Why do Americans Serve Food When Someone Dies?

Life and death and different rituals.

Araci Almeida

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Photo from https://www.funeralwise.com/wp-content/uploads/2017/08/iStock-465109043sm.jpg

If you’re outside the US and watch American media — which isn’t hard — you’ve seen countless funeral ceremonies, from burying people to cremating them. Nothing strange for now, right? At least here in Europe, or this part of Europe called the Mediterranean, we do the same thing.

But now comes the unusual part, and honestly, this is a cultural thing that I will never, ever understand. If you are one of those who has ever felt embarrassed and awkward to see people drinking and eating at a memorial service in the US, raise your hand! Or is it just me? Come on, eating and drinking during such a sad time?

“Hey, my mum died, so it seems like a great time to bring people together and to drink and eat!”

This is all cultural and has to do with how people view life and death. I know this, I’m educated, and I’m not stupid. Still, I can’t shake the feeling that this is just plain wrong.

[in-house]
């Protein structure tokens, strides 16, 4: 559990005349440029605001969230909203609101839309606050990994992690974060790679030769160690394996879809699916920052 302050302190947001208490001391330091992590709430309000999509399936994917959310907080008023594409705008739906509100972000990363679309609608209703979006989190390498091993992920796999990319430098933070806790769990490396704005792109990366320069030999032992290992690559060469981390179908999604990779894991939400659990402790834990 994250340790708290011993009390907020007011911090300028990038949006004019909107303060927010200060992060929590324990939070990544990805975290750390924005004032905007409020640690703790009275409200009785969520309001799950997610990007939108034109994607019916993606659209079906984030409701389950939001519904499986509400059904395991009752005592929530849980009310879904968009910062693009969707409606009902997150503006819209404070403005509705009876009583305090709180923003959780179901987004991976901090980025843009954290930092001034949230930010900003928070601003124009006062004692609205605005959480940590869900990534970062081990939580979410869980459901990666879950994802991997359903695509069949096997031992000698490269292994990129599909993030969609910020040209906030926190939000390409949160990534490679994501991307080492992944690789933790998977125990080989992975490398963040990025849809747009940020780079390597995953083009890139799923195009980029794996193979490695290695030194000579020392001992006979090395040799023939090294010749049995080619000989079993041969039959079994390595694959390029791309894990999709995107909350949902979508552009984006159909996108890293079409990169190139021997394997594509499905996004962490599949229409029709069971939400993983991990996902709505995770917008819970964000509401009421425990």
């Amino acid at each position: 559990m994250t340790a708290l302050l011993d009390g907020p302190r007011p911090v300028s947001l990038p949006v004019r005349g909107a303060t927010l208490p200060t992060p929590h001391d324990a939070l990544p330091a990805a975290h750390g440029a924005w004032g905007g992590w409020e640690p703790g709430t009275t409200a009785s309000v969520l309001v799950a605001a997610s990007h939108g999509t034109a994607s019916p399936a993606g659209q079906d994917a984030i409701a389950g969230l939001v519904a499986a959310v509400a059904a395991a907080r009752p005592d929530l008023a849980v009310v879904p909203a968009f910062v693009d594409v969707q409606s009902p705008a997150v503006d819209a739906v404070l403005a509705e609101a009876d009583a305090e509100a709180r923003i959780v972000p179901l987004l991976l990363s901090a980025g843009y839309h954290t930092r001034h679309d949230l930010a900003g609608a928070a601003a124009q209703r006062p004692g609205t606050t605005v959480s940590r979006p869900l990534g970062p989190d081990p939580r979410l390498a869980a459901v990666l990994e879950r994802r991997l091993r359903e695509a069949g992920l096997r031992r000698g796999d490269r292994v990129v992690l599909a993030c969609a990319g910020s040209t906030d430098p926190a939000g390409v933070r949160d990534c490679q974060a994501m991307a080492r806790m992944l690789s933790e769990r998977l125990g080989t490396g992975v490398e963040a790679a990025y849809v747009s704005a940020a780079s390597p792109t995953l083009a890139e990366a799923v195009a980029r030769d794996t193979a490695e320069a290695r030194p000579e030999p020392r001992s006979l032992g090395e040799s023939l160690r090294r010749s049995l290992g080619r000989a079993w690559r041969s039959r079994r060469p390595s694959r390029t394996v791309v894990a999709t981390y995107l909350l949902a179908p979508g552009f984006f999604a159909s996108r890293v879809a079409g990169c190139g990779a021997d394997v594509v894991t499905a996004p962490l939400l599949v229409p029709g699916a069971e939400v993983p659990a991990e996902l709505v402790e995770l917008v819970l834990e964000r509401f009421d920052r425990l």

Some UK students I have, whose cultural similarities are closer to the US than Portugal, have told me that a memorial service is like a celebration of this person’s life, and they like to eat and drink while telling stories about the deceased.

The concept is beautiful, and in theory, it is right. However, here in Portugal or any other Mediterranean country, people associate food and drink with joy because food is indeed a joy, as is our wine.

Now in England, at least when I was there, and in turn, there was no joy in their food and no real food for what it’s worth. And from what else I saw on TV, the food in the US is far from as delicious as ours. Sorry, but things that come in boxes are not food!

In Portugal, people wear black when an older person dies and white when someone young dies. We don’t need to wear suits, just black/white clothes. The person is buried or cremated 48 hours after their death. When someone is buried, the coffin stays for 24 hours in the chapel, where relatives are usually next to the coffin, mourning their soul. People go there to support them.

There is always a small card with the person’s photo and a Catholic sentence with an angel. Is this embarrassing, the card thing? Maybe, but it…

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Araci Almeida

9 Times Top Writer, but it doesn't matter anymore. I write about Portugal, I think.